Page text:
donnelly
Professor
English

Mailing Address:
Department of English
Campus Box 175 
P.O. Box 173364
Denver, CO 80217-3364

Physical Location:
1015 Ninth Street Park, Office 203
Denver, CO 80217

 
 
OFFICE HOURS:
Fall 2019
MONDAY: 2:00-3:15, 5:00-6:00, and by appointment
WEDNESDAY: 7:45 -8:15 (Atwood students only)
 
 

About Dr. Colleen Donnelly:

I have taught for the English Department for over 20 years in the areas of medieval literature, modernism, critical theory and medical humanities. I am particularly interested in the lives of women in both medieval and early Christian cultures. Beyond medieval literature, my favorite writers to teach are modernists such as Faulkner and Joyce, and I also teach an occasional course in speculative fiction.  In my research, I am currently returning to my previous training and interests in medicine and biology, and I am doing research and teaching in mental disorders and disabilities.


Publications:
Books:

2016   The Marys of Medieval Drama: The Middle English Digby and N-Town in Translation.   (Leiden: Sidestone), 200 pages.

1994   Linguistics for Writers. (Albany: SUNY Press), 278 pages.  Two printings.

Articles:

2017  “Apocrypha Literature, the Characterization of Satan, and the Descensus ad Inferos Tradition in England in the Middle Ages.”  Religion and Theology 24(3-4), 321-349.

2017  “Actively Engaging Students in Medieval Literature and Medieval Culture.” CEA Forum 46(1):29-41.

2017 “Singing and Survival: Empowering the Female Voice in Harriet Prescott  Spofford’s “Circumstance.”  CEA Critic 79(2):167–176.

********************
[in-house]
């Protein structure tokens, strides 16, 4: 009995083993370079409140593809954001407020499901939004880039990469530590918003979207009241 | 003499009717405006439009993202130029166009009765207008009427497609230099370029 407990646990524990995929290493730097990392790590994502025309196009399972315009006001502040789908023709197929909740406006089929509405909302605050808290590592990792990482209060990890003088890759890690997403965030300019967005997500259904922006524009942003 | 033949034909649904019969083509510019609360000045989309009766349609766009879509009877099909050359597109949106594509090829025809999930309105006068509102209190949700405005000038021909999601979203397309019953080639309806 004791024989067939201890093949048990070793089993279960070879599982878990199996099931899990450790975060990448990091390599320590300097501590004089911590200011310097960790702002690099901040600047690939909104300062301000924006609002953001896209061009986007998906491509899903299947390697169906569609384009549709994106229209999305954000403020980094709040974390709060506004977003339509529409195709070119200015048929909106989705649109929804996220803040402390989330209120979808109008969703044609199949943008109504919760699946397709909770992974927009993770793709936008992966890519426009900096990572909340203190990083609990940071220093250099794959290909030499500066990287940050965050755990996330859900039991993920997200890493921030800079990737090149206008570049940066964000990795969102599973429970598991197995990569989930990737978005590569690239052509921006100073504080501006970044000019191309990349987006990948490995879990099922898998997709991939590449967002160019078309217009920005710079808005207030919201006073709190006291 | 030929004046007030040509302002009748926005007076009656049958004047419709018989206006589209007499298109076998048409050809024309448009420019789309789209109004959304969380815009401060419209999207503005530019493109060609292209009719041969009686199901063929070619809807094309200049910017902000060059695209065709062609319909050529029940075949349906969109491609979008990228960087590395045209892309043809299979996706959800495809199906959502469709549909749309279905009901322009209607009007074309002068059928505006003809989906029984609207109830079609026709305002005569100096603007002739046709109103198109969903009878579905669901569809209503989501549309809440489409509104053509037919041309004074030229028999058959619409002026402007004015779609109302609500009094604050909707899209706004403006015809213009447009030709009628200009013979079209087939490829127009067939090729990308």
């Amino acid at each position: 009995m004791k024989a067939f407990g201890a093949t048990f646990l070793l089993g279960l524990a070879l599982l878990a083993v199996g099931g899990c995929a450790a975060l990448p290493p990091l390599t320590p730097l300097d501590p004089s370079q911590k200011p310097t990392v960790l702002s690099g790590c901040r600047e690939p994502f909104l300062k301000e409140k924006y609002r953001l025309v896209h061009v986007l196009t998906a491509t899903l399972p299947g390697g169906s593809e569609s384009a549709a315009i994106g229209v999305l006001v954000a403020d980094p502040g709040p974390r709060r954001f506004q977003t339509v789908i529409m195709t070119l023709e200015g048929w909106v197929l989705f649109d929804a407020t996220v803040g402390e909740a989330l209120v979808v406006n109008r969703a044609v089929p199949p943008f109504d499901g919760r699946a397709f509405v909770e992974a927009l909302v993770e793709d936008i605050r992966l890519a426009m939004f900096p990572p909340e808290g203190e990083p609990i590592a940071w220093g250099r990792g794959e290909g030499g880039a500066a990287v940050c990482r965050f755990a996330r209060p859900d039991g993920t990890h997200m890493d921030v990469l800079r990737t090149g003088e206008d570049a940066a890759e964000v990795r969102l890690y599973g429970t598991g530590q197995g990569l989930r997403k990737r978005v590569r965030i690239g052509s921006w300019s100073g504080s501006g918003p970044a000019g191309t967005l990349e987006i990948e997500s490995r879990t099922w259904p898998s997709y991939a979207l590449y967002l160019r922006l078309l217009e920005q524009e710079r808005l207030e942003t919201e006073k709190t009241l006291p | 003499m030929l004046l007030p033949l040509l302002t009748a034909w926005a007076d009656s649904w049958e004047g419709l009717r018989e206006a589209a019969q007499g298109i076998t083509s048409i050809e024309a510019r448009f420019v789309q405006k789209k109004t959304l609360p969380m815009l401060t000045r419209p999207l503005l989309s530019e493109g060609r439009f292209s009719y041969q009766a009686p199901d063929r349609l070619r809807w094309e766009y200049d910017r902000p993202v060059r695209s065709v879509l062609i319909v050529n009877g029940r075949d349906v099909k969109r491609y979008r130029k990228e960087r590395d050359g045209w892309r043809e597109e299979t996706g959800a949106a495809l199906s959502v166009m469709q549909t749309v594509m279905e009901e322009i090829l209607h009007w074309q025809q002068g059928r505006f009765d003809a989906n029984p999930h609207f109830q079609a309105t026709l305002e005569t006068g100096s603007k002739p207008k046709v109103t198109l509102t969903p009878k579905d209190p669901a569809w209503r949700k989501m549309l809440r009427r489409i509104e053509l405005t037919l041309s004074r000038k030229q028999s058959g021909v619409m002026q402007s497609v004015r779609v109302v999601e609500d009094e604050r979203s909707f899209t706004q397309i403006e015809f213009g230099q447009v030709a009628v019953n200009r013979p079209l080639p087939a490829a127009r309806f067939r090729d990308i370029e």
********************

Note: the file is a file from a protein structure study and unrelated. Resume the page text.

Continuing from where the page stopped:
2017 "Public Attitudes Toward Disclosure of Mental Health Conditions.”  Social Work in Mental Health 15(5), 588-599 and online. 

2016 “Witches and Dwarves: Disability, Deformity, and Re-visioning Negative Archetypes in     Wicked, Maleficent, and Game of Thrones.” Disabilities Studies Quarterly 36(4), 9000+ words, online.        

2015 “Oliver Sacks and Seeing Beyond Synecdoche.” Hektoen International: A Journal of Medical Humanities, Fall, 1200 words, online.

2014 “The Medieval Fate of Apocrypha Stories of First Century Women—The Marys.” The   International Journal of Philosophy and Theology 2(3):1–22.

2011 “Teaching Religion: Disrupting Students’ Notions of Authoritative Texts and Placing     Religion into an Interdisciplinary Context.”  Arts and Humanities in Higher Education 10:269–277.

2007 “Feudal Values, Vassalage, and Fealty in The Lord of the Rings.”  Mythlore  25:17–27.

2005 “Menopausal Life as Imitation of Art: Margery Kempe and Lack of Sorority.”  Women’s Writing 12:419–432.

2003 “Blame, Silence, and Power: Perceiving Women in Sir Gawain and the Green Knight.” Mediaevalia et Humanistica 24:279–298.

2003 "The Nonhomogeneous I: Desire, Pleasure and Fragmentation" in Barthes' A Lover's Discourse Sage Masters of Modern Social Thought: Roland Barthes, (Sage: London).

1997 "Aristocratic Veneer and the Substance of Verbal Bonds in The Weddynge of Sir Gawen and Dame Ragnell and Gamelyn," Studies in Philology 94:321-343.

1995 “Withoute Wordes: A Medieval Lady Dreams in The Assembly of Ladies," Journal of the Rocky Mountain Medieval and Renaissance Society 16:35-55.

1991 "Compelled to Believe in Absalom, Absalom." Style 25:104-122.

1991 "Silence and Shame: How Women’s Speech Contributes to Generic Conventionality and Generic Complexity in The Canterbury Tales," Language and Style, 24:433-443.


Areas of Expertise: medieval literature, women in medieval times, James Joyce, William Faulkner, modernism, critical theory, writing for biology and medicine, speculative fiction


Courses Taught:

  • ENGL 3001, Critical Writing
  • ENGL 3520, Religious Narratives: Gnostic and Apocrypha Works
  • ENGL 4/5000, James Joyce
  • ENGL 4/5235, Faulkner
  • ENGL 4/5500, Medieval Lit
  • ENGL 4/5510, Whores and Saints: Medieval Women
  • ENGL 4/5600, Modernism
  • ENGL 4/5730 and 4/5731, Chaucer
  • ENGL 4/5770  Mental Differences and Disabilities